Masquerading in murky waters

Jul 19, 2007

Finding a decent, honest mate is challenging enough without the added problem of reduced visibility caused by human-induced changes to the aquatic environment.

Yet this is precisely the sort of dilemma female stickleback fish are facing in the Baltic Sea, according to a recent study published in the August issue of the American Naturalist by Dr. Bob Wong, an Australian researcher from Monash University, and his Scandinavian colleagues, Dr. Ulrika Candolin from the University of Uppsala and Dr. Kai Linstrom from the Åbo Akademi in Finland.

An increase in nutrient input in the Baltic is compromising water clarity by promoting algal blooms. Dr. Wong and his colleagues were interested in finding out whether this, in turn, might lead to a break down in the honesty of sexual displays used by male sticklebacks to attract females. They did so by examining the courtship effort of good and poor condition males in the absence and presence of a rival male in both clear sea water and water rendered turbid by algae.

“Under reduced visibility caused by the presence of algae, poor quality males are able to lie about their physical condition to unsuspecting females by displaying at a higher rate without the risk of attracting the wrath of rival males,” says Dr. Wong. “Since poor condition males are also more likely to eat the eggs that they’re suppose to be tending, this is bad news for females who rely on the honesty of male sexual displays to select mates with superior parental qualities.”

Citation: Bob B. M. Wong, Ulrika Candolin, and Kai Lindström, "Environmental deterioration compromises socially enforced signals of male quality in three-spined sticklebacks" The American Naturalist (2007), volume 170:184–189 DOI: 10.1086/519398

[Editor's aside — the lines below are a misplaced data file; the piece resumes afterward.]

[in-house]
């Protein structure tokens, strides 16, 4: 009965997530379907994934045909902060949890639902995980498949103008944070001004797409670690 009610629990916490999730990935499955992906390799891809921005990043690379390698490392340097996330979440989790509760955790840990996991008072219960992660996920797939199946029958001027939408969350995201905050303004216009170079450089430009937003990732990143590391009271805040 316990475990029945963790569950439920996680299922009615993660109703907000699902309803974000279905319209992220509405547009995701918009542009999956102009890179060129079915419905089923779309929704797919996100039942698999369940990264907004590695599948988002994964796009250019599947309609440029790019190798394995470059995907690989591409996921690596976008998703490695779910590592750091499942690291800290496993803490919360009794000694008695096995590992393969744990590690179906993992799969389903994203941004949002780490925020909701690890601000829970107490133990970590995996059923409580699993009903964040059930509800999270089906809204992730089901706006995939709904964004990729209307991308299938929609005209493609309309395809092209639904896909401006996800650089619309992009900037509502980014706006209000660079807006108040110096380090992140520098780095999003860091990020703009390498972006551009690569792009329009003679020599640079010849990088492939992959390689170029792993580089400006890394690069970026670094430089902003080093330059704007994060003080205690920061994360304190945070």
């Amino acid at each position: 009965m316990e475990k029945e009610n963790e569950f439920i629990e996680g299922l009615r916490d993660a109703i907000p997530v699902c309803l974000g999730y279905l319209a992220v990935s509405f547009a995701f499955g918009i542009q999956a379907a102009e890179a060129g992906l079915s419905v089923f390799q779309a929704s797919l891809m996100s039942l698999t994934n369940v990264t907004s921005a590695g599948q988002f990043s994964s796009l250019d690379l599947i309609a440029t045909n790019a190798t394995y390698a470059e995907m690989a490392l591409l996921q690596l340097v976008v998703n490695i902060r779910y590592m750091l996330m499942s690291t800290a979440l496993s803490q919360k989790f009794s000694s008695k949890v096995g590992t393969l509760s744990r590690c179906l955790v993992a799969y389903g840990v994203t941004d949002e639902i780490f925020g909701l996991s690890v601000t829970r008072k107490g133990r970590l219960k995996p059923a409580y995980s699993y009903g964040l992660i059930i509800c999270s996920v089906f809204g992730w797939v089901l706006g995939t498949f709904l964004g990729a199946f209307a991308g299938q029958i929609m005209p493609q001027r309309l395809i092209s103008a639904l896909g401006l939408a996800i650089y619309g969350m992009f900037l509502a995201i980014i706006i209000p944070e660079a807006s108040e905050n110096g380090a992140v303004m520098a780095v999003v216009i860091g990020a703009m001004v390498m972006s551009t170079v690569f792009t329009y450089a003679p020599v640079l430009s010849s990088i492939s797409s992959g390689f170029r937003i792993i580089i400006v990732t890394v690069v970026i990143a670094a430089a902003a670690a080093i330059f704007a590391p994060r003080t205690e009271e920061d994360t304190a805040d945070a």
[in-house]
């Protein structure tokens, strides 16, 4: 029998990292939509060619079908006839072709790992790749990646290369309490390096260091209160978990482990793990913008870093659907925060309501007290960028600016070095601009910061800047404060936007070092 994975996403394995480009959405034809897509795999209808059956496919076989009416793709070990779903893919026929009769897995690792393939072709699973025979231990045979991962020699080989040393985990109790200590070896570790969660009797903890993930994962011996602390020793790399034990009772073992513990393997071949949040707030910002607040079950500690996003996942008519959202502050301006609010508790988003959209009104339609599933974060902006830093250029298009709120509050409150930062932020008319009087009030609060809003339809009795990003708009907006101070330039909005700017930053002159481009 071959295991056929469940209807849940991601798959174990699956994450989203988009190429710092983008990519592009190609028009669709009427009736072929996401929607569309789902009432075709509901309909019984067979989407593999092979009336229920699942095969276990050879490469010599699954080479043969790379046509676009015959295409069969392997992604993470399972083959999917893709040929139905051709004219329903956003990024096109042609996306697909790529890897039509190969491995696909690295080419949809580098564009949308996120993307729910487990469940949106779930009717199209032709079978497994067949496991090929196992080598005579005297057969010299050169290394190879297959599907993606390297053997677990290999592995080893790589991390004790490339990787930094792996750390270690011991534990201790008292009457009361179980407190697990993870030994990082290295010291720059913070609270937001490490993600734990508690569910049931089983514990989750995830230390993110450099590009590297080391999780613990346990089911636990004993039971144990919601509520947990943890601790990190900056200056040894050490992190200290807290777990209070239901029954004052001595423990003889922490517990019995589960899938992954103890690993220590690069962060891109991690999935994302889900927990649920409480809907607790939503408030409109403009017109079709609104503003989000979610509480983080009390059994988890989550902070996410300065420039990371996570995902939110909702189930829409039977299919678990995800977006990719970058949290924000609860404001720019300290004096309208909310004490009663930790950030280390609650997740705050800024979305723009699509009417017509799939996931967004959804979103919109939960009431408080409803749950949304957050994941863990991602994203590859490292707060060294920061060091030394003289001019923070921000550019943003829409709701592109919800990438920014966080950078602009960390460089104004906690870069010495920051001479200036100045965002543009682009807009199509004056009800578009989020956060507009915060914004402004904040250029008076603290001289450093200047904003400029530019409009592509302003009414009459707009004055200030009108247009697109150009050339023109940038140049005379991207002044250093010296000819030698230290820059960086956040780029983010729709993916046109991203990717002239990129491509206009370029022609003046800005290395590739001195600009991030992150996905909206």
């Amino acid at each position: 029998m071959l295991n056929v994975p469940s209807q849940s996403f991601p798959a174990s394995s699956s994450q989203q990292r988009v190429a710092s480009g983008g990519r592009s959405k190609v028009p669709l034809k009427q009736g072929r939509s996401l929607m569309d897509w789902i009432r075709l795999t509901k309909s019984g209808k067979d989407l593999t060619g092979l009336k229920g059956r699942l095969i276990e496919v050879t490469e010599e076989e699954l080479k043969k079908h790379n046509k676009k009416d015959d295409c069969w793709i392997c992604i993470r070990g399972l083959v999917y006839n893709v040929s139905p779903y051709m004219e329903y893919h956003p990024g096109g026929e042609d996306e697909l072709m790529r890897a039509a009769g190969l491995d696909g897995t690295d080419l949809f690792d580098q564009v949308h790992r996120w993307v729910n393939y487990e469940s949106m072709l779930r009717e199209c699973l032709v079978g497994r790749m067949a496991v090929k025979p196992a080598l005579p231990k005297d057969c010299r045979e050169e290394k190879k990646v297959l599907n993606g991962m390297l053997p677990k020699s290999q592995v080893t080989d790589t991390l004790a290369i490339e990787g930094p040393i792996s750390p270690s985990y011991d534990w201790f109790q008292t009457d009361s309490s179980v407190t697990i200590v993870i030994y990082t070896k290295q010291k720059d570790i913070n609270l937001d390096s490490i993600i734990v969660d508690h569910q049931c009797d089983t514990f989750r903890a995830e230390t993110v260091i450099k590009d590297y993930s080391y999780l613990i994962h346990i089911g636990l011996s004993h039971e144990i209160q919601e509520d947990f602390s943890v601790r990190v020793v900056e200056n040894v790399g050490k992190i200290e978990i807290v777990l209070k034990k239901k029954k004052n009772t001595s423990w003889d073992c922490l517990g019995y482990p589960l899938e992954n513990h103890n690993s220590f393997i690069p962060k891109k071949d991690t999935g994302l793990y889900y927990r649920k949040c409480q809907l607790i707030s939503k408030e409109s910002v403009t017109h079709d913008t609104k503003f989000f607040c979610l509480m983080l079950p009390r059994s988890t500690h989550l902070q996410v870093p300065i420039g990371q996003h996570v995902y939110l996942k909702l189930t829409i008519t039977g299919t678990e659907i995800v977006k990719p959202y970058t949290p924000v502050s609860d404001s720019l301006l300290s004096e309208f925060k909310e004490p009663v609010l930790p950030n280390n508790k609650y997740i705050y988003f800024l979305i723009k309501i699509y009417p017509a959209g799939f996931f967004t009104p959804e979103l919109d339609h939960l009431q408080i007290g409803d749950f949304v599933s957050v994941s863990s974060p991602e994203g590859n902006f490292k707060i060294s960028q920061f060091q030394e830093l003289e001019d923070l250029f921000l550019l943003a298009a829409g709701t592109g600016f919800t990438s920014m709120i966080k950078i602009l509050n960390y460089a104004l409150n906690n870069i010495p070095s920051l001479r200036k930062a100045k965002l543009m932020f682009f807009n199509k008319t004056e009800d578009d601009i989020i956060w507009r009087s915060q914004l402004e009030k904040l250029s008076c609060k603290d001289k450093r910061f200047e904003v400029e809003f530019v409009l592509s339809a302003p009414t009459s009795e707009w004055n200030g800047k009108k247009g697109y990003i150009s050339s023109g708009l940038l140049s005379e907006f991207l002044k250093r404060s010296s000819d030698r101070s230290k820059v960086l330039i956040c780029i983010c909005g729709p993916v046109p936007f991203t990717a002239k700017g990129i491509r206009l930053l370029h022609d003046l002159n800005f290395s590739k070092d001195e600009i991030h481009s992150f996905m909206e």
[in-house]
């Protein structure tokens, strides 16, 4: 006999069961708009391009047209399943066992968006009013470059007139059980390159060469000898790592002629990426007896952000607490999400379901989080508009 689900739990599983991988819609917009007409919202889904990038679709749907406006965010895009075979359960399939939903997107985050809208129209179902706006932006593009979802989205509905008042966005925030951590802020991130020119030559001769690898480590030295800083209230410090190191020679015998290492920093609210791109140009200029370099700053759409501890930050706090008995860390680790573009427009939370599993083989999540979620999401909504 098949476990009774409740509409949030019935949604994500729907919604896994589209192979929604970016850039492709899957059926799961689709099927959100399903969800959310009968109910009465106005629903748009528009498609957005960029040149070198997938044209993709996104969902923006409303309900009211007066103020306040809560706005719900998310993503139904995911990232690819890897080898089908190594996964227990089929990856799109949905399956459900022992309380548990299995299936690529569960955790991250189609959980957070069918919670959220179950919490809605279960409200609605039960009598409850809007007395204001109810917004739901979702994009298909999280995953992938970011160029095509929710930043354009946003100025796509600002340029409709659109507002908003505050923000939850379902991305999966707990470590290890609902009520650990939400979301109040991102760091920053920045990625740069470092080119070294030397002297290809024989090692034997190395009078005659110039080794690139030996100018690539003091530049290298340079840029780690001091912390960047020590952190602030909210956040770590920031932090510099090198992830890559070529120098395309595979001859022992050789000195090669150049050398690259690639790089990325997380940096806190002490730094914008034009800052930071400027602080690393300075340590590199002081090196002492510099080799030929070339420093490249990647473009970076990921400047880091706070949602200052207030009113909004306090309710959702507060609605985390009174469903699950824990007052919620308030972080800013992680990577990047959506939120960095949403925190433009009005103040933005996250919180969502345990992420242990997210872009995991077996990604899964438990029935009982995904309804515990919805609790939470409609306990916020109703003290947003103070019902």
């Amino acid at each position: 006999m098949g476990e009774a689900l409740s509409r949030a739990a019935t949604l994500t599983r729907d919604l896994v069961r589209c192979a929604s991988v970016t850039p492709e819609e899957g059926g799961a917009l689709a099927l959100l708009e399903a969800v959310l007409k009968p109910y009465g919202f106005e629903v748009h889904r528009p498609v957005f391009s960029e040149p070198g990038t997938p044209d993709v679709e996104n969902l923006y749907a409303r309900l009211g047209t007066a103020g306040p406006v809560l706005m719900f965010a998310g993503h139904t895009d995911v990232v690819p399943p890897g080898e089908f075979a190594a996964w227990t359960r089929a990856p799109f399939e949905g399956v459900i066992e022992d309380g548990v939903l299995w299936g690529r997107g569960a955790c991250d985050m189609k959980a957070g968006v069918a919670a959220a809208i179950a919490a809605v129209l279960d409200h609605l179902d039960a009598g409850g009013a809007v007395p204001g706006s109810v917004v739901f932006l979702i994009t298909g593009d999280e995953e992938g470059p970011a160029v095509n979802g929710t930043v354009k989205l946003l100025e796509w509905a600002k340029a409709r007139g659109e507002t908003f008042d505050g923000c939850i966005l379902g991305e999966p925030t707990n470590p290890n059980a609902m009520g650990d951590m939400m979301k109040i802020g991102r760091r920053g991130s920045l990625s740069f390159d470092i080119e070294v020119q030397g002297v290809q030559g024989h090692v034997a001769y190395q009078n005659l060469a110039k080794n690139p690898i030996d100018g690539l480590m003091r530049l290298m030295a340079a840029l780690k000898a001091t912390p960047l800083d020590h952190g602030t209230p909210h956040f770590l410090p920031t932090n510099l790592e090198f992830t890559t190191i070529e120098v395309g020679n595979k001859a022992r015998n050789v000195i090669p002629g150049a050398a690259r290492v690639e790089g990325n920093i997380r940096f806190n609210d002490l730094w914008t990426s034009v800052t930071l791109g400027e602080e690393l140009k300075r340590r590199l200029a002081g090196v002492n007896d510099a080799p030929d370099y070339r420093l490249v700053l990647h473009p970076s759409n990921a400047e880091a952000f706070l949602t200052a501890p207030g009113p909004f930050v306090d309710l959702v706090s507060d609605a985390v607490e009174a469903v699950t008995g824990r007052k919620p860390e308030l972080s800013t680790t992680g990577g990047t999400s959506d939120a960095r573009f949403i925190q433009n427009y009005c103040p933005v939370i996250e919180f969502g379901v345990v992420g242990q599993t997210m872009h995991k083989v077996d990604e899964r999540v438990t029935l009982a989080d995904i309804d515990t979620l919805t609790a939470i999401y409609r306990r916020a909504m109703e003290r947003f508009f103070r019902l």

Source: University of Chicago

Explore further: New study offers novel insights into pathogen behavior

add to favorites email to friend print save as pdf

Related Stories

Small male fish use high aggression strategy

Aug 31, 2012

(Phys.org)—In the deserts of central Australia lives a tough little fish known as the desert goby, and a new study is shedding light on the aggressive mating behaviour of smaller nest-holding males.

Recommended for you

Protections blocked, but sage grouse work goes on

14 hours ago

(AP)—U.S. wildlife officials will decide next year whether a wide-ranging Western bird species needs protections even though Congress has blocked such protections from taking effect, Interior Secretary ...

Contrasting views of kin selection assessed

16 hours ago

In an article to be published in the January issue of BioScience, two philosophers tackle one of the most divisive arguments in modern biology: the value of the theory of "kin selection."

User comments : 0

Please sign in to add a comment. Registration is free, and takes less than a minute. Read more

Click here to reset your password.
Sign in to get notified via email when new comments are made.